Antonio Villaraigosa change agent L.A. schools

Jun 28, 2013 by

change-agent_01The mayor vowed to turn the district into an incubator of education reform. In his two terms, during which his nonprofit took over more than a dozen campuses, he’s had mixed results.

In the middle of Watts, at one of the worst-performing high schools in Los Angeles Unified, Mayor Antonio Villaraigosa was in his element.

As he sat with Jordan High students late last year, he shared snippets of his life story, as he’s done during scores of school visits during his eight years as mayor. He was raised without a father, was kicked out of one school and dropped out of another before graduating from Roosevelt High with a 1.4 GPA — because his mother and a teacher believed in him, he told students.

“Do you believe in you?” he asked them. “I believe in you. I believe you can reach for the stars.”

No other issue has stoked the mayor’s personal passion as much as public education. Despite lacking any formal authority over the nation’s second-largest school system, Villaraigosa has left a major imprint.

Soon after taking office in 2005, he tried to take control of L.A. Unified. When that ambitious effort failed, the school board allowed a nonprofit foundation he created to manage more than a dozen low-performing schools. He raised millions of dollars and vowed to turn the schools into incubators of reform.


His nationwide fundraising also helped elect a loyal school board majority that installed superintendents he favored. Through them, he has pushed for a brand of reform that includes tying teacher evaluations to test scores and providing more choices for parents, such as charter schools.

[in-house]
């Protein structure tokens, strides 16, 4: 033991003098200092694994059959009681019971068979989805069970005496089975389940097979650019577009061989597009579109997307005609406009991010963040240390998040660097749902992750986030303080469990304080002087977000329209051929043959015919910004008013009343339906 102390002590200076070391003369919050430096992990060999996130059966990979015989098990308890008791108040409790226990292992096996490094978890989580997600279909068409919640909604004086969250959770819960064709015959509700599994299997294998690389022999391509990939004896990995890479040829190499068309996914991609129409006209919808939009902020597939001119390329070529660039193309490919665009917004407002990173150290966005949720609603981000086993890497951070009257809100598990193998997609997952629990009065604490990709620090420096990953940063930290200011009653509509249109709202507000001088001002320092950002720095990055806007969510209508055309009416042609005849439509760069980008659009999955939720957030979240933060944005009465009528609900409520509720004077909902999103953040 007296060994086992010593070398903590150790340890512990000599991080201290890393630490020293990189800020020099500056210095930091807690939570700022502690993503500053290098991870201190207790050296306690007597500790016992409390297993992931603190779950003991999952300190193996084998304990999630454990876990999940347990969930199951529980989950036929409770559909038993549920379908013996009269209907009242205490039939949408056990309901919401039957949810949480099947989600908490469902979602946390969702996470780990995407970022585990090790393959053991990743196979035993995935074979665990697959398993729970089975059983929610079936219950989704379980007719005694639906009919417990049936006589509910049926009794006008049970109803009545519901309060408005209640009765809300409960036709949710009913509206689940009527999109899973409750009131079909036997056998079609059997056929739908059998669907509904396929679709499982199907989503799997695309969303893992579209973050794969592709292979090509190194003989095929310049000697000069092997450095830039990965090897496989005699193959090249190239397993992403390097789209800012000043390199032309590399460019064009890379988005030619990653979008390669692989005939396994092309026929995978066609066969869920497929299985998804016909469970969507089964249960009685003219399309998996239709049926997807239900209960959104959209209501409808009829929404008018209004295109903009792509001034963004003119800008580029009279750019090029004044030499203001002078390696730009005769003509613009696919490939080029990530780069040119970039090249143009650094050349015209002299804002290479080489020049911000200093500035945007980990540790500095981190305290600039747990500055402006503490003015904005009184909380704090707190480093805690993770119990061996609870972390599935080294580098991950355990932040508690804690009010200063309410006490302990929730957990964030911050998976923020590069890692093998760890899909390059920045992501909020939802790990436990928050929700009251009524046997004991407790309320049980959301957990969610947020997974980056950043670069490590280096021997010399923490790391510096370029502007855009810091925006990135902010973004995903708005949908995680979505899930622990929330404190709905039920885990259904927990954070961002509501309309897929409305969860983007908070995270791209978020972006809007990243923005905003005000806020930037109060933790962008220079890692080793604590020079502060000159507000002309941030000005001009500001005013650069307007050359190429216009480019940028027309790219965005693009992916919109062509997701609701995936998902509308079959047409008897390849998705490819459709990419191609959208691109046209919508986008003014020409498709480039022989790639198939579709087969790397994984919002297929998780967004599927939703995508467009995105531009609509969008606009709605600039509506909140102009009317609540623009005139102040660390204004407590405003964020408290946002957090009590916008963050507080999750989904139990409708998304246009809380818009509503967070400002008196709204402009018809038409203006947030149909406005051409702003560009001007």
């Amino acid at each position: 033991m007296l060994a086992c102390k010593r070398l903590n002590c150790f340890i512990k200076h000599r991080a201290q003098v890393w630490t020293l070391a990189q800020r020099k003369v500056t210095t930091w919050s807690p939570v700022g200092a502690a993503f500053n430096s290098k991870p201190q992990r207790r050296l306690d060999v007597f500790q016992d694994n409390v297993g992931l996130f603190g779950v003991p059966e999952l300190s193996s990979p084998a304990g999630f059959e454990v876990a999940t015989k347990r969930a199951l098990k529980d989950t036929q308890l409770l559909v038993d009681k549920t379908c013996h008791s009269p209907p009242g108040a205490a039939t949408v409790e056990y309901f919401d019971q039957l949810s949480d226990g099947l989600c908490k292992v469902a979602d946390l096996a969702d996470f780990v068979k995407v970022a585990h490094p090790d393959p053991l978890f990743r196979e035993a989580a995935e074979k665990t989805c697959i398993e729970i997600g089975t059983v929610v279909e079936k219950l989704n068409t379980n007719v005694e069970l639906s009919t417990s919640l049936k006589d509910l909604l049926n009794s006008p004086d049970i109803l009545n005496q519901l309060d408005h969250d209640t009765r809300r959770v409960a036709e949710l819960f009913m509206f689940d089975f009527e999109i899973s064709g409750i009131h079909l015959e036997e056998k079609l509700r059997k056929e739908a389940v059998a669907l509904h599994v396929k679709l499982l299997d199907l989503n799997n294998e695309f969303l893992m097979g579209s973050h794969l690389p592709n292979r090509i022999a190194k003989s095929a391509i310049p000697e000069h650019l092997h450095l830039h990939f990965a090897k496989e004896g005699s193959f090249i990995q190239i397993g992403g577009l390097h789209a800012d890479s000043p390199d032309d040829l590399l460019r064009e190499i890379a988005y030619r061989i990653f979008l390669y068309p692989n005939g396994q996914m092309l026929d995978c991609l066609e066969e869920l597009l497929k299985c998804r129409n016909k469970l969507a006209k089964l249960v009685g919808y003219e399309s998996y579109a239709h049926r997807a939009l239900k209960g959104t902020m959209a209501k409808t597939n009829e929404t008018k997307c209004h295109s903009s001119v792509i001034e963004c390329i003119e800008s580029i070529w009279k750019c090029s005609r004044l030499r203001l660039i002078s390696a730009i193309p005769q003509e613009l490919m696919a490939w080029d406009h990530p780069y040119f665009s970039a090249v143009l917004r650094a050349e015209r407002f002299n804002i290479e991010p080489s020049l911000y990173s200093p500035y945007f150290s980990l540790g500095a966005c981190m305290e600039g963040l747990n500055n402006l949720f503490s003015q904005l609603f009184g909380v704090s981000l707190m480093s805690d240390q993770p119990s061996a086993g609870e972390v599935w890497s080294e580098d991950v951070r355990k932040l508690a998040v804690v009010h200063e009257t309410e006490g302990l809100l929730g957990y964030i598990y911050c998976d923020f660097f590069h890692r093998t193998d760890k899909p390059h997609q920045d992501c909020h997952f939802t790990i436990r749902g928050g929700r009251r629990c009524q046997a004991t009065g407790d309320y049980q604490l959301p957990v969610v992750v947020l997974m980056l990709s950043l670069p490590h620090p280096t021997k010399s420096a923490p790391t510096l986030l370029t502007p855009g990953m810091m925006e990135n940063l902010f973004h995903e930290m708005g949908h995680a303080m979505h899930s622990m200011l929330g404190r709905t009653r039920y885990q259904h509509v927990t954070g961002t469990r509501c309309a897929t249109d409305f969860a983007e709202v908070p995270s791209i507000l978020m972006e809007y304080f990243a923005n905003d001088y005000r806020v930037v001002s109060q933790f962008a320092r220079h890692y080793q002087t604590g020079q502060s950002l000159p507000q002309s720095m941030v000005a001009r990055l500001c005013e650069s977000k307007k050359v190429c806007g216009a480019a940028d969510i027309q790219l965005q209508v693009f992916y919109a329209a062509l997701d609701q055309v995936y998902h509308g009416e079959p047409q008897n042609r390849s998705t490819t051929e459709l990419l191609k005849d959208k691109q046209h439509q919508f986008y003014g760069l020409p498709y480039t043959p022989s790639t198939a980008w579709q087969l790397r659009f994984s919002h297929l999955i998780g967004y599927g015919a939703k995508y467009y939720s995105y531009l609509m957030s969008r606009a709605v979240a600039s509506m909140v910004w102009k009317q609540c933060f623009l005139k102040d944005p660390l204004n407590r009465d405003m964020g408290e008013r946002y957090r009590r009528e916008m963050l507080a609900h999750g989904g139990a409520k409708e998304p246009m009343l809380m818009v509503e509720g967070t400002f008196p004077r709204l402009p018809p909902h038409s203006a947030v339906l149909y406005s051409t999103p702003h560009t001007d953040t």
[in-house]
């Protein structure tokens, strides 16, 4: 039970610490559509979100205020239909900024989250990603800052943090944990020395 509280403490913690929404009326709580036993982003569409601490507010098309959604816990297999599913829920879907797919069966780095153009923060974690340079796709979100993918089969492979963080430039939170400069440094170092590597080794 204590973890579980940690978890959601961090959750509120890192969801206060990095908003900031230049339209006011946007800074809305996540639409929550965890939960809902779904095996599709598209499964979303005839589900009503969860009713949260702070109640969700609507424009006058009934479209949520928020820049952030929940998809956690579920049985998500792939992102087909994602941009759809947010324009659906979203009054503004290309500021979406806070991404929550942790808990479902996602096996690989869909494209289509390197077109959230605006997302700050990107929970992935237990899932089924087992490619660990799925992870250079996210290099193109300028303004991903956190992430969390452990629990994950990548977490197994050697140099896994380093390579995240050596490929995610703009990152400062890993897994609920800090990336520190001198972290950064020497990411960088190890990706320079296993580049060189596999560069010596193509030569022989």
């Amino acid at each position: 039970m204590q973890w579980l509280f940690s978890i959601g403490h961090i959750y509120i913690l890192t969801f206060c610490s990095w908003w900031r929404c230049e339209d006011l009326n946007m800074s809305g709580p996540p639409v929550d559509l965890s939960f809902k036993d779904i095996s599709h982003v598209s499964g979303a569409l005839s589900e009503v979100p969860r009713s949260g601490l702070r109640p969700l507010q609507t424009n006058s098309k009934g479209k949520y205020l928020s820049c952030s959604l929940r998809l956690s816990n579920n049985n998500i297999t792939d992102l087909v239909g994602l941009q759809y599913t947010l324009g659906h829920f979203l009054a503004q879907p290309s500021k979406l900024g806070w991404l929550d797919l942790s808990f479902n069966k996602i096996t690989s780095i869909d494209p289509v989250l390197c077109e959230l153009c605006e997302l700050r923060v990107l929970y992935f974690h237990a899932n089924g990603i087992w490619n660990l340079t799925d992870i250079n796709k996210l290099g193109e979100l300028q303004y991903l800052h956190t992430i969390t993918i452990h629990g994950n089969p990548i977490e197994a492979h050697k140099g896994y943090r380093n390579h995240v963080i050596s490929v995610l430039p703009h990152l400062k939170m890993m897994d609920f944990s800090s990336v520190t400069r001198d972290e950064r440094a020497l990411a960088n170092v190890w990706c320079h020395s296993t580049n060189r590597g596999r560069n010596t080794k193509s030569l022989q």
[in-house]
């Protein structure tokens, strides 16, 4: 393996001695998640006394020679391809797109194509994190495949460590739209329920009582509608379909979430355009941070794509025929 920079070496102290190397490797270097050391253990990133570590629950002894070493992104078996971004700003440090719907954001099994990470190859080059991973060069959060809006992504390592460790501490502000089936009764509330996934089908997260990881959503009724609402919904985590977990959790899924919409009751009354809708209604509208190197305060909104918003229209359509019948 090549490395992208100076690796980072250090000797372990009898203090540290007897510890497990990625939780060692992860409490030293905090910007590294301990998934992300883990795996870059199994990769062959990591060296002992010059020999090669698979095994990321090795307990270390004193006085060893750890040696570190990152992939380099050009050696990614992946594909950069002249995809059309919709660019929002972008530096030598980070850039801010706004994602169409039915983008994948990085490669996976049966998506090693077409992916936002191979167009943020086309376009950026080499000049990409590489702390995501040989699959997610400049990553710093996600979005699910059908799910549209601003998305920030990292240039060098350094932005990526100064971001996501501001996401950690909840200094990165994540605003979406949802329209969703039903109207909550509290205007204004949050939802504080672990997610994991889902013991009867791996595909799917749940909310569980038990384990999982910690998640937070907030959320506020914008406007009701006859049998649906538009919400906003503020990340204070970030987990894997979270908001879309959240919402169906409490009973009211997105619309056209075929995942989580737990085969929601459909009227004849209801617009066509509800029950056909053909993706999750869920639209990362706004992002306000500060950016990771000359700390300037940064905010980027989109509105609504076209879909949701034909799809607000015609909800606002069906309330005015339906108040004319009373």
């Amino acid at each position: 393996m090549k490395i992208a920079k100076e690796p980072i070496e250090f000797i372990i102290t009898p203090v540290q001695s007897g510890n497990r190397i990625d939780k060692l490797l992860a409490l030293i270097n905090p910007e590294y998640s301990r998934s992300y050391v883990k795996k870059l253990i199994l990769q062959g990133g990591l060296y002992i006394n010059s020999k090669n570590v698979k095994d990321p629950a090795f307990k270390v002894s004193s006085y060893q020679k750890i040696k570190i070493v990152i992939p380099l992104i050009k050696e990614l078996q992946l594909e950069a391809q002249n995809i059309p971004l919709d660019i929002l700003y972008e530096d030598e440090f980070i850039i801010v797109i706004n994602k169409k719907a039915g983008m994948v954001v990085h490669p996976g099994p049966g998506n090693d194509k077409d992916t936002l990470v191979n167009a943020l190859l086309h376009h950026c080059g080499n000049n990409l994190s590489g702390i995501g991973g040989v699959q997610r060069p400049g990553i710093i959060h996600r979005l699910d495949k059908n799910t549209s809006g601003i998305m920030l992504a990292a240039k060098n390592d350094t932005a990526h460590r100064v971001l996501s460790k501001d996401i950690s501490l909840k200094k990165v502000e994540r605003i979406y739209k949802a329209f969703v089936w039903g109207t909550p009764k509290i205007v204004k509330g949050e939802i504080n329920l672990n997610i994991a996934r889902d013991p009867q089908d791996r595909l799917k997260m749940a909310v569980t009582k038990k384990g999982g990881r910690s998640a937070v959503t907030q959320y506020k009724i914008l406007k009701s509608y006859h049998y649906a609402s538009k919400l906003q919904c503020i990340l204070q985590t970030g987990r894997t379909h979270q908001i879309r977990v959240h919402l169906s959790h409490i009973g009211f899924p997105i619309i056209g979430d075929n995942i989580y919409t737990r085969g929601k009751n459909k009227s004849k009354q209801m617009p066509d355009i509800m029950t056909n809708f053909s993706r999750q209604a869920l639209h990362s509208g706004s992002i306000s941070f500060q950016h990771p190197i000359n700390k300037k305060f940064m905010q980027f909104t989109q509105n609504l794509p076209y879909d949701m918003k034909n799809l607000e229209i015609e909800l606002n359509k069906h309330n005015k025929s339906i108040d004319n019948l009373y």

Along the way, the onetime teachers union organizer has confronted his former allies by challenging seniority-based layoffs and advocating a higher bar for tenure. He blasted the United Teachers Los Angeles union as “the one unwavering roadblock” to improving public education.

As he leaves office, Villaraigosa points to successes: an increase in the graduation rate to 66%. A doubling in high-performing schools, as measured by the state’s Academic Performance Index, which is based on standardized test scores. An explosion in publicly financed, independent charter schools.

A Times analysis found a mixed record at the schools his nonprofit controls. Overall, the mayor’s schools have performed comparably to district schools with similar demographics. Some of his schools, notably 99th Street Elementary, have seen significant improvements. But others, such as Gompers Middle School and Roosevelt High, have seen comparatively modest gains.

Villaraigosa sometimes exaggerates his effect: He has taken credit for the district’s massive school-construction program, although it was firmly established by the time he took office. Overall, L.A. Unified has improved slightly faster than the state, but test scores remain below the state average. And the district’s upward trend began before Villaraigosa became mayor.

via Antonio Villaraigosa leaves his mark on L.A. schools – latimes.com.

Print Friendly, PDF & Email

Related Posts

Tags

Share This

Leave a Reply

Your email address will not be published. Required fields are marked *

This site uses Akismet to reduce spam. Learn how your comment data is processed.